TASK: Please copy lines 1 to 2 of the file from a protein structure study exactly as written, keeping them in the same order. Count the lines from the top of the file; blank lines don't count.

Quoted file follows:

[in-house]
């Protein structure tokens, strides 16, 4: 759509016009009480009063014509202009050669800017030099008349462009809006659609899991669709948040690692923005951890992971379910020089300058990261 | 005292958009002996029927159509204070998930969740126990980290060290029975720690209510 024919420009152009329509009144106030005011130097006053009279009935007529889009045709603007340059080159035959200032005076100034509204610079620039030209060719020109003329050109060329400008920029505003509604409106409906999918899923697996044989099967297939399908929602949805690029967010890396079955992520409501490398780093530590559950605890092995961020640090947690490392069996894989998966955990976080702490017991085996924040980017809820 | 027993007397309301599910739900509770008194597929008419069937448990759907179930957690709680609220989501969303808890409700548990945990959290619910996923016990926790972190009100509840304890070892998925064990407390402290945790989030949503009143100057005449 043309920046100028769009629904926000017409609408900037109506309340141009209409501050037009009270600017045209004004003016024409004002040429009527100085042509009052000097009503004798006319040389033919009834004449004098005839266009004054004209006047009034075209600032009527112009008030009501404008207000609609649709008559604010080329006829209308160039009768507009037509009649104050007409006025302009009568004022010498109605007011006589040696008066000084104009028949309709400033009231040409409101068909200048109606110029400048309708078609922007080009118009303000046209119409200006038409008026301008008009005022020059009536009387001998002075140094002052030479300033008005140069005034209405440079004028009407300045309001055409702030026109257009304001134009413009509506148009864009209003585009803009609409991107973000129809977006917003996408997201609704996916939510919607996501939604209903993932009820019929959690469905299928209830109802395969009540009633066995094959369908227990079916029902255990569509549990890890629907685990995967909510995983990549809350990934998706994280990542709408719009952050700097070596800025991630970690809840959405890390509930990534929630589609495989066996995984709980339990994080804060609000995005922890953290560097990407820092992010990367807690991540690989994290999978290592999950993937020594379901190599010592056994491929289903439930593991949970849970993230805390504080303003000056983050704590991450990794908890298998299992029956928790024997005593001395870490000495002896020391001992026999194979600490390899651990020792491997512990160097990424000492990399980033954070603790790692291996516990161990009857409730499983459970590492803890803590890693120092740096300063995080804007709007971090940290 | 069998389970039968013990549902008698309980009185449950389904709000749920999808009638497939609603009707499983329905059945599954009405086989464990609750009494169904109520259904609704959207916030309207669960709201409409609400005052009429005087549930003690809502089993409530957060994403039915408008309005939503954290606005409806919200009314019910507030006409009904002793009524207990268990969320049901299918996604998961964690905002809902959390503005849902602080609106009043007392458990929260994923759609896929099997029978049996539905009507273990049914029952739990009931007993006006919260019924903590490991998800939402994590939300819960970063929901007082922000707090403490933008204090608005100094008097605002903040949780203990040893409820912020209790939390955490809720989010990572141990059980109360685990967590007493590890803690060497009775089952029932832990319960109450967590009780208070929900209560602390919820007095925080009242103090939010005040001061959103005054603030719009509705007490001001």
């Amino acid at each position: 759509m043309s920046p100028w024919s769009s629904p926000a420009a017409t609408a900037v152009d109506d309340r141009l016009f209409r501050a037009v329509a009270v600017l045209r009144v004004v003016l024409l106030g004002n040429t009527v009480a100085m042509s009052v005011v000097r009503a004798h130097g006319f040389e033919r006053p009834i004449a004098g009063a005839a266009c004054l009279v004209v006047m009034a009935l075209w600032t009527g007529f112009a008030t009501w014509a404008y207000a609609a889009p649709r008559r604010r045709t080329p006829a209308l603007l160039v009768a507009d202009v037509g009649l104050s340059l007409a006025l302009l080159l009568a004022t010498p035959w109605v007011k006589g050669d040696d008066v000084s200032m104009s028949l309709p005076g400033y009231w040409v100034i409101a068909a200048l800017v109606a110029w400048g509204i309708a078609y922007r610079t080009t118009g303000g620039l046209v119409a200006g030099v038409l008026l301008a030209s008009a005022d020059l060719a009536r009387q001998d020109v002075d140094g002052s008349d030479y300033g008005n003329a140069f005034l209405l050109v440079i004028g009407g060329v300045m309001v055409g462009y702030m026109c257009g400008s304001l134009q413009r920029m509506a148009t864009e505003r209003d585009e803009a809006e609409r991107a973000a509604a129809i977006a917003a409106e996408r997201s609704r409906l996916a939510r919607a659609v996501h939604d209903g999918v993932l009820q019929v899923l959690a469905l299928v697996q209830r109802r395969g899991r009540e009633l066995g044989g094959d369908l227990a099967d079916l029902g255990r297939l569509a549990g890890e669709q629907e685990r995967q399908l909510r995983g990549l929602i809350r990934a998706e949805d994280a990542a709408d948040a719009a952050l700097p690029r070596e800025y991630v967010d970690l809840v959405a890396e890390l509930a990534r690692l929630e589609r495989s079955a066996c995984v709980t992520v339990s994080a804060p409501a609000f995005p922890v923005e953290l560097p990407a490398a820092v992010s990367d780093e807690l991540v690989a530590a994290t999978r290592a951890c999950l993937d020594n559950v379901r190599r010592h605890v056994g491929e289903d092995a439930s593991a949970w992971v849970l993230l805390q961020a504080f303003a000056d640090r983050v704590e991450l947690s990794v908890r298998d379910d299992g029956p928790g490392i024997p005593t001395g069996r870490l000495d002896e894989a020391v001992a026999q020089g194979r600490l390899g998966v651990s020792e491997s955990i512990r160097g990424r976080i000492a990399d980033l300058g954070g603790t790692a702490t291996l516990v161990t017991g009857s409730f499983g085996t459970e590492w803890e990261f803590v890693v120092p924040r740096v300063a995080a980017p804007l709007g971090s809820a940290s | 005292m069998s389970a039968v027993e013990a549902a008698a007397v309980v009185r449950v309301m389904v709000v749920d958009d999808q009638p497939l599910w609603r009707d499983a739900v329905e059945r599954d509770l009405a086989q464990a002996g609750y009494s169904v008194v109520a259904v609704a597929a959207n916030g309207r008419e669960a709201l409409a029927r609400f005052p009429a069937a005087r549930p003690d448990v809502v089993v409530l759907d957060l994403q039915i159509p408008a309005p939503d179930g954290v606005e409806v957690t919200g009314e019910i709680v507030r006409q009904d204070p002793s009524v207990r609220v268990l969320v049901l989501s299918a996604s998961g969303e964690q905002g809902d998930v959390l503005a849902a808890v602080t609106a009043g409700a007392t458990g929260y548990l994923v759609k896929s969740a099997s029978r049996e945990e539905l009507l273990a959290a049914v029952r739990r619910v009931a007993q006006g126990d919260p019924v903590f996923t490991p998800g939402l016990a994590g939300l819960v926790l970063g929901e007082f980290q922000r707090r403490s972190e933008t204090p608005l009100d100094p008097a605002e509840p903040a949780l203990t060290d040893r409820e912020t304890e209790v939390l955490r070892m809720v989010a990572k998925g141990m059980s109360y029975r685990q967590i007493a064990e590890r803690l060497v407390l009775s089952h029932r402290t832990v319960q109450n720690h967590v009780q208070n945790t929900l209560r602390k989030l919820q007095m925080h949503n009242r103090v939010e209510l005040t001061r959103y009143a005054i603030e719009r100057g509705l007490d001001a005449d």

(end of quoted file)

[in-house]
């Protein structure tokens, strides 16, 4: 759509016009009480009063014509202009050669800017030099008349462009809006659609899991669709948040690692923005951890992971379910020089300058990261 | 005292958009002996029927159509204070998930969740126990980290060290029975720690209510 024919420009152009329509009144106030005011130097006053009279009935007529889009045709603007340059080159035959200032005076100034509204610079620039030209060719020109003329050109060329400008920029505003509604409106409906999918899923697996044989099967297939399908929602949805690029967010890396079955992520409501490398780093530590559950605890092995961020640090947690490392069996894989998966955990976080702490017991085996924040980017809820 | 027993007397309301599910739900509770008194597929008419069937448990759907179930957690709680609220989501969303808890409700548990945990959290619910996923016990926790972190009100509840304890070892998925064990407390402290945790989030949503009143100057005449 043309920046100028769009629904926000017409609408900037109506309340141009209409501050037009009270600017045209004004003016024409004002040429009527100085042509009052000097009503004798006319040389033919009834004449004098005839266009004054004209006047009034075209600032009527112009008030009501404008207000609609649709008559604010080329006829209308160039009768507009037509009649104050007409006025302009009568004022010498109605007011006589040696008066000084104009028949309709400033009231040409409101068909200048109606110029400048309708078609922007080009118009303000046209119409200006038409008026301008008009005022020059009536009387001998002075140094002052030479300033008005140069005034209405440079004028009407300045309001055409702030026109257009304001134009413009509506148009864009209003585009803009609409991107973000129809977006917003996408997201609704996916939510919607996501939604209903993932009820019929959690469905299928209830109802395969009540009633066995094959369908227990079916029902255990569509549990890890629907685990995967909510995983990549809350990934998706994280990542709408719009952050700097070596800025991630970690809840959405890390509930990534929630589609495989066996995984709980339990994080804060609000995005922890953290560097990407820092992010990367807690991540690989994290999978290592999950993937020594379901190599010592056994491929289903439930593991949970849970993230805390504080303003000056983050704590991450990794908890298998299992029956928790024997005593001395870490000495002896020391001992026999194979600490390899651990020792491997512990160097990424000492990399980033954070603790790692291996516990161990009857409730499983459970590492803890803590890693120092740096300063995080804007709007971090940290 | 069998389970039968013990549902008698309980009185449950389904709000749920999808009638497939609603009707499983329905059945599954009405086989464990609750009494169904109520259904609704959207916030309207669960709201409409609400005052009429005087549930003690809502089993409530957060994403039915408008309005939503954290606005409806919200009314019910507030006409009904002793009524207990268990969320049901299918996604998961964690905002809902959390503005849902602080609106009043007392458990929260994923759609896929099997029978049996539905009507273990049914029952739990009931007993006006919260019924903590490991998800939402994590939300819960970063929901007082922000707090403490933008204090608005100094008097605002903040949780203990040893409820912020209790939390955490809720989010990572141990059980109360685990967590007493590890803690060497009775089952029932832990319960109450967590009780208070929900209560602390919820007095925080009242103090939010005040001061959103005054603030719009509705007490001001």